We set standards on maintaining our parks and open spaces and welcome your feedback about any issues.
We run various volunteer activities on our parks and open spaces, including litter picking. Read about streets and open spaces volunteers if you want to find out more.
This section provides an outline of common elements of parks and the standards we try to maintain them to.
Grass and hedges
After mowing, all grass shall be left in a clean, tidy, litter-free condition with adjacent pathways cleared if required. Most grass will be mown as required throughout the year, although the main mowing period is between March and October.
All mowing is undertaken in such a way as to cause as little disturbance to the public as possible and will be completed between 7.30am and 7.30pm, Monday to Saturday.
Ornamental grass - for example, the grass surrounding seasonal flower displays or bowling greens - will be cut as required throughout the year.
Where grass areas are planted with naturalising bulbs, the grass will be cut 6-8 weeks after the bulbs have flowered to allow sufficient time for the bulb to regain the necessary nutrients to ensure it will flower the following season. Normal mowing will then resume until the bulbs start to reappear.
Meadow grass areas have been introduced to many open spaces. Many of these areas have been planted with wild flowers, so they will be cut after the main flowering period to give as much chance for pollination as possible.
Where commons are naturally grazed the grass does not require a high level of maintenance, the main requirement being litter control. Where there is limited or no stock to graze, the grass will be cut periodically.
How often a hedge is cut depends on the type of hedge and its location. After cutting all clippings will be removed and the ground around the hedge will be cleared of weeds, litter, and debris.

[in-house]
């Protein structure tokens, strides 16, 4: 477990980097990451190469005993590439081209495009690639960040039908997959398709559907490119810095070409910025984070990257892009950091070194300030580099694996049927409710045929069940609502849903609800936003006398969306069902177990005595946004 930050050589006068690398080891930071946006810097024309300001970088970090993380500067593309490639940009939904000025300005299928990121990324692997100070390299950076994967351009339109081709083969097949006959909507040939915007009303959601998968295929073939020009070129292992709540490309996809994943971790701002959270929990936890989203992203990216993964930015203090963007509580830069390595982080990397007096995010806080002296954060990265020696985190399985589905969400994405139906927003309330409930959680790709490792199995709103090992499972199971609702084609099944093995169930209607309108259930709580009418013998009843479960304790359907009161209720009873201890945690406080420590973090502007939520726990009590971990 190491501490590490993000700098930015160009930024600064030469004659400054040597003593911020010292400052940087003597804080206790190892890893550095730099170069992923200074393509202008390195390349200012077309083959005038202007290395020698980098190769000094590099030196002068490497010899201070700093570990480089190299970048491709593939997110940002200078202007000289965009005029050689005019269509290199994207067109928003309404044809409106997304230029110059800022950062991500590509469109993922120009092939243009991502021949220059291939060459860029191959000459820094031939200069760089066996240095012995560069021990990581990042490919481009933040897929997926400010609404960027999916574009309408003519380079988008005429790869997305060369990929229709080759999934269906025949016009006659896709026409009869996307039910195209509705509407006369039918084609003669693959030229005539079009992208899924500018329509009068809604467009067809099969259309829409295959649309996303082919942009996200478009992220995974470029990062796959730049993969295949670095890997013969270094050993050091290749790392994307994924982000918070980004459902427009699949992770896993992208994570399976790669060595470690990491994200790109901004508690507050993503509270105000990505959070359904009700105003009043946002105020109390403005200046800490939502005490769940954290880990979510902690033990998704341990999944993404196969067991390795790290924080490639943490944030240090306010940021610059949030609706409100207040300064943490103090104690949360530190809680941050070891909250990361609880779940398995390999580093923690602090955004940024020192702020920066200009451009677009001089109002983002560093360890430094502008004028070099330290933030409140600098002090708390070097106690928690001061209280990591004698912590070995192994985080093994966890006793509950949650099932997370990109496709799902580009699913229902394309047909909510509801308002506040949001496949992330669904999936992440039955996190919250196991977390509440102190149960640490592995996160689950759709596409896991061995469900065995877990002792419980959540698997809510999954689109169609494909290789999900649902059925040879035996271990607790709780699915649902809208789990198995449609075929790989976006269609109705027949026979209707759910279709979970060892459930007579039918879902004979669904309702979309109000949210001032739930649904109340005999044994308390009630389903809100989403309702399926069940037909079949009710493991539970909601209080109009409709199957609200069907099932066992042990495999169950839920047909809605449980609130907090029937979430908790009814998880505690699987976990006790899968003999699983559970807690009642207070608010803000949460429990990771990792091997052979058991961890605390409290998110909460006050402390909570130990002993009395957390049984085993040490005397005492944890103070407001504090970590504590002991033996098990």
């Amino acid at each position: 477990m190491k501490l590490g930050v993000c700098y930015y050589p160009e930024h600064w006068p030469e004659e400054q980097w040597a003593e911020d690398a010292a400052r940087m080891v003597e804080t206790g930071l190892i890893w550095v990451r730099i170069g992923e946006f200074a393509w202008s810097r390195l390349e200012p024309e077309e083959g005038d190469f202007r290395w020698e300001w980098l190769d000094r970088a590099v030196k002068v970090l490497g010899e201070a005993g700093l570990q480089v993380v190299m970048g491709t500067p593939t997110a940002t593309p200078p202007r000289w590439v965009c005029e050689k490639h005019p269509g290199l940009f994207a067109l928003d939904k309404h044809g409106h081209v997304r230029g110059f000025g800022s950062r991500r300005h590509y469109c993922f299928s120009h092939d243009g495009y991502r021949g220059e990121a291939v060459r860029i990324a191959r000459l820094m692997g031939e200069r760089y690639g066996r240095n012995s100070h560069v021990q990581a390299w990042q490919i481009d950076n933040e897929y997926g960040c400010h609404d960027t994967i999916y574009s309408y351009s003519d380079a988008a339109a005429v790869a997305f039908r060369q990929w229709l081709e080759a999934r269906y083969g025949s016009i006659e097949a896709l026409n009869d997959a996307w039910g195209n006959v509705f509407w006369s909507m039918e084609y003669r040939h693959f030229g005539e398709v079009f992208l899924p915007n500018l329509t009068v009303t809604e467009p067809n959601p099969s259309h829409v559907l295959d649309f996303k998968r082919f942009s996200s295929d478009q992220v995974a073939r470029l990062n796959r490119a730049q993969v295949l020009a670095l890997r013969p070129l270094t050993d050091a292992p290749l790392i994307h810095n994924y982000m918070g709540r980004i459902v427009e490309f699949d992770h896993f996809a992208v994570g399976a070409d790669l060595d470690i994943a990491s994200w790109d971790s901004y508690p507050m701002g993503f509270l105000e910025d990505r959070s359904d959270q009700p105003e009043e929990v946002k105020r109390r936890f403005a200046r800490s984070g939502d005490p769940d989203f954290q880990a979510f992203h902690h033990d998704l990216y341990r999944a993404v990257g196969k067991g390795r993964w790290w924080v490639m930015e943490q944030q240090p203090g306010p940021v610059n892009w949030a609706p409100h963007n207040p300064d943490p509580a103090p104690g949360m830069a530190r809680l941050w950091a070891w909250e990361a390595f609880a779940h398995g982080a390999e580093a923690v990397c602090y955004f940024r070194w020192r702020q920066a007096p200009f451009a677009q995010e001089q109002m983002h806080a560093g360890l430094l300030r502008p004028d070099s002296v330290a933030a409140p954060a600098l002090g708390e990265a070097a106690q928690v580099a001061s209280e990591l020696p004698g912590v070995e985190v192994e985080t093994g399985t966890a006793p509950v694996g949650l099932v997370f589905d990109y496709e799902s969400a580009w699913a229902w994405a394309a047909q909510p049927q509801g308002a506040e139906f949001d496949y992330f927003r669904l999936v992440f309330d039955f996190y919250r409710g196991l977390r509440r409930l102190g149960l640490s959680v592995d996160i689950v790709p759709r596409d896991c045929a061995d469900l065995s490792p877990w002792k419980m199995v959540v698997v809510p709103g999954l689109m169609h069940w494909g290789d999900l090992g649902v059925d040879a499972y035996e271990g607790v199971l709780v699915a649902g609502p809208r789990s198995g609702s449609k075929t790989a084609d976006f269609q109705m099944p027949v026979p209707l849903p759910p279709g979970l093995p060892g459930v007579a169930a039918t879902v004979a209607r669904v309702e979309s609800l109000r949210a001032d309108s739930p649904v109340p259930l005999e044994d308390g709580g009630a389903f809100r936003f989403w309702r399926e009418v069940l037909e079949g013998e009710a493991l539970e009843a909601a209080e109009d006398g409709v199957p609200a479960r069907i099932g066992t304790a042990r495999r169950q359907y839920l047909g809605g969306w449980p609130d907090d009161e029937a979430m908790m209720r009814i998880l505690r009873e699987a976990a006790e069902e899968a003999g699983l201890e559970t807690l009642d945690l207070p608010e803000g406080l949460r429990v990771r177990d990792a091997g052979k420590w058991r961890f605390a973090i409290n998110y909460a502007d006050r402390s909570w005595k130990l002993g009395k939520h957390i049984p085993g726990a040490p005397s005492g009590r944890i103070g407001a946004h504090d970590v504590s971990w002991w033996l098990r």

No hedge will be cut during bird-nesting season (between 31 March and 31 July).
Shrub beds and flower displays
Most of our parks have some elements of shrubbery. The beds are maintained with plants to provide maximum ground cover, allowing the shrubs to grow as closely as possible to their natural form.
Borders are kept weed-free and shrubs are pruned according to the season or as necessary to avoid blocking pathways and views.
Spring and summer bedding areas are planted at strategic locations around the city to provide an ever-changing colour throughout the year.
Summer plants are planted in May and June, and spring-flowering plants and bulbs are planted in October and November. The beds are kept weed-free and watered during the summer.
Many of the public open spaces contain play provision, these vary in size and styles. Visual safety inspections are undertaken on a daily basis to check that equipment is functional and safe. A more detailed monthly engineering inspection checks the structure and integrity of the equipment.
Local nature reserves can be composed of many different habitats with the periodic management of these areas being very different. Our conservation officers over see the management regimes and involve the wildlife trusts and volunteers in many of the initiatives.